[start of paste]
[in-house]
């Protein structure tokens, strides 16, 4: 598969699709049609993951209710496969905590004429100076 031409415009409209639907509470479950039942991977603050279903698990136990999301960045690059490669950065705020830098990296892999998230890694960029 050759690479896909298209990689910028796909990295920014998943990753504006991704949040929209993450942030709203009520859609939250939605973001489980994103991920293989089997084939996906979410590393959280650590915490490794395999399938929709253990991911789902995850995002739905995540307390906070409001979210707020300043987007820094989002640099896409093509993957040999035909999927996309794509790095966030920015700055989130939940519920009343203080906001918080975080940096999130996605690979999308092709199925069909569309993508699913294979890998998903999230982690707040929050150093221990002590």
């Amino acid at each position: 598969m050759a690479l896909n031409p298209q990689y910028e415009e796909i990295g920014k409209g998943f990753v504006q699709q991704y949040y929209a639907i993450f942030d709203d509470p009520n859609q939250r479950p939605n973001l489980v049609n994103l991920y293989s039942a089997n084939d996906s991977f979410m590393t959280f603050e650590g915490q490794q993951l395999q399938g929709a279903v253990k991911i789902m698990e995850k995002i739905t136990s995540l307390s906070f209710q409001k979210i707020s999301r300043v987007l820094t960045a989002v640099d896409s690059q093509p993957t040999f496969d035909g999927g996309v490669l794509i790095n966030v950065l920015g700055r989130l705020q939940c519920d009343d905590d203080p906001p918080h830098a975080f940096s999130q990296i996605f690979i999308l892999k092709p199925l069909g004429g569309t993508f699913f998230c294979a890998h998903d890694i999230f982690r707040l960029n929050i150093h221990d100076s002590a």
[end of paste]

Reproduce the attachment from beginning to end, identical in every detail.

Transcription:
[in-house]
């Protein structure tokens, strides 16, 4: 598969699709049609993951209710496969905590004429100076 031409415009409209639907509470479950039942991977603050279903698990136990999301960045690059490669950065705020830098990296892999998230890694960029 050759690479896909298209990689910028796909990295920014998943990753504006991704949040929209993450942030709203009520859609939250939605973001489980994103991920293989089997084939996906979410590393959280650590915490490794395999399938929709253990991911789902995850995002739905995540307390906070409001979210707020300043987007820094989002640099896409093509993957040999035909999927996309794509790095966030920015700055989130939940519920009343203080906001918080975080940096999130996605690979999308092709199925069909569309993508699913294979890998998903999230982690707040929050150093221990002590």
């Amino acid at each position: 598969m050759a690479l896909n031409p298209q990689y910028e415009e796909i990295g920014k409209g998943f990753v504006q699709q991704y949040y929209a639907i993450f942030d709203d509470p009520n859609q939250r479950p939605n973001l489980v049609n994103l991920y293989s039942a089997n084939d996906s991977f979410m590393t959280f603050e650590g915490q490794q993951l395999q399938g929709a279903v253990k991911i789902m698990e995850k995002i739905t136990s995540l307390s906070f209710q409001k979210i707020s999301r300043v987007l820094t960045a989002v640099d896409s690059q093509p993957t040999f496969d035909g999927g996309v490669l794509i790095n966030v950065l920015g700055r989130l705020q939940c519920d009343d905590d203080p906001p918080h830098a975080f940096s999130q990296i996605f690979i999308l892999k092709p199925l069909g004429g569309t993508f699913f998230c294979a890998h998903d890694i999230f982690r707040l960029n929050i150093h221990d100076s002590a």